Maryland’s Dysfunctional Residential Third-Party Energy Supply Market

December 2018 / Abell Reports / Community Development
black and white photo Baltimore energy nightscape
An examination of retail competition in the energy market in Maryland reveals that, overall, it is not benefitting residential consumers and is especially harmful to low-income households.

Maryland’s Electric Customer Choice and Competition Act of 1999 opened the door to electric retail competition and allowed consumers to opt into services from a variety of third-party suppliers. The idea was that a deregulated energy market would provide consumers with choices, spark competition, and save everyone money.

It took several years for the third-party energy marketplace to find a foothold in Maryland, but after a policy change in 2009, it began to take off. And, for the next few years, consumers did see some benefits. From 2014 to 2017, however, Maryland households have been losing money by using third-party suppliers—paying about $255 million more in all than if they had stayed with their regulated utility’s supply offer.

In this report, authors Laurel Peltier and Arjun Makhijani examine the impact of higher rates overall and on low-income households, with a focus on Baltimore City. The report examines publicly available statewide data as well as information collected in interviews with clients at GEDCO CARES, a Baltimore City agency that provides a variety of services to low-income Baltimoreans, including energy assistance.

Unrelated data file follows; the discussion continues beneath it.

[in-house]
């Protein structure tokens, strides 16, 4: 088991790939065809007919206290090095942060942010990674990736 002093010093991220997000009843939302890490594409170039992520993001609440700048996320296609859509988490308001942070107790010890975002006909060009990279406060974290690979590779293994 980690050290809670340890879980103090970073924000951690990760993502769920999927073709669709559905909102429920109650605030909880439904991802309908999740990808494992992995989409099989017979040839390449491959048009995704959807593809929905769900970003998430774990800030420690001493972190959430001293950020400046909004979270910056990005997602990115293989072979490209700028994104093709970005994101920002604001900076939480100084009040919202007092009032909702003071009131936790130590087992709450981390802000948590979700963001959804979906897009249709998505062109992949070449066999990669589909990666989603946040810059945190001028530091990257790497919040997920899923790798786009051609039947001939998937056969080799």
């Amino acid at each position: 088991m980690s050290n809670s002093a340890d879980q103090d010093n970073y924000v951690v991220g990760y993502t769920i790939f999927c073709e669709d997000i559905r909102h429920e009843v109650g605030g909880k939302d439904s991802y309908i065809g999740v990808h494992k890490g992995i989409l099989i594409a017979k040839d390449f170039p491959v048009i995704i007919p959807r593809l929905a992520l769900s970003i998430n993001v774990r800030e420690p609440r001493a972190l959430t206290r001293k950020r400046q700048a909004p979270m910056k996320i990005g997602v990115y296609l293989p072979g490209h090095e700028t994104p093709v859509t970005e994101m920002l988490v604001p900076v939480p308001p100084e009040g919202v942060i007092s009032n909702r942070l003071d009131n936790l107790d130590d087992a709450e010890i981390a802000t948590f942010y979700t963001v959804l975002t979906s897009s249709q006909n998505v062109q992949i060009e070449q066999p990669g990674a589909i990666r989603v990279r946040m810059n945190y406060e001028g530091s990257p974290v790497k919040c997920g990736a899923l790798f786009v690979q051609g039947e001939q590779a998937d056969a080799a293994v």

When compared to Baltimore Gas and Electric Company’s (BGE) Standard Offer Service rates, the 40 low-income account holders interviewed for this report paid, on average, a 51 percent premium for electricity and a 78 percent premium for natural gas.

The impact of the current policies is clear. Low-income consumers already struggle to make ends meet. Increasing their utility bills puts them at greater risk of not paying their utility bills and facing termination of utility services and other harms like even less money for medicine or rent. In addition, there is a decreased effectiveness of the state’s limited energy assistance dollars.

Unlike many issues facing the state, improving consumer outcomes quickly and effectively is a realistic goal. Maryland has many good models to study, and common sense reforms would dramatically improve a marketplace that is currently not functioning to the benefit of Maryland households, especially low-income residents. Recommendations for reform include:

  • Each year, the Public Service Commission should be required to collect and report actual bill-level data for consumers by zip code.
  • Residential customers who want third-party supply should only be served by some form of aggregated supply that would ensure lower costs.
  • Variable rate contracts should not be permitted for residential customers.
  • Predatory marketing practices should be investigated and suppliers in violation of Maryland laws and regulations should be held to account.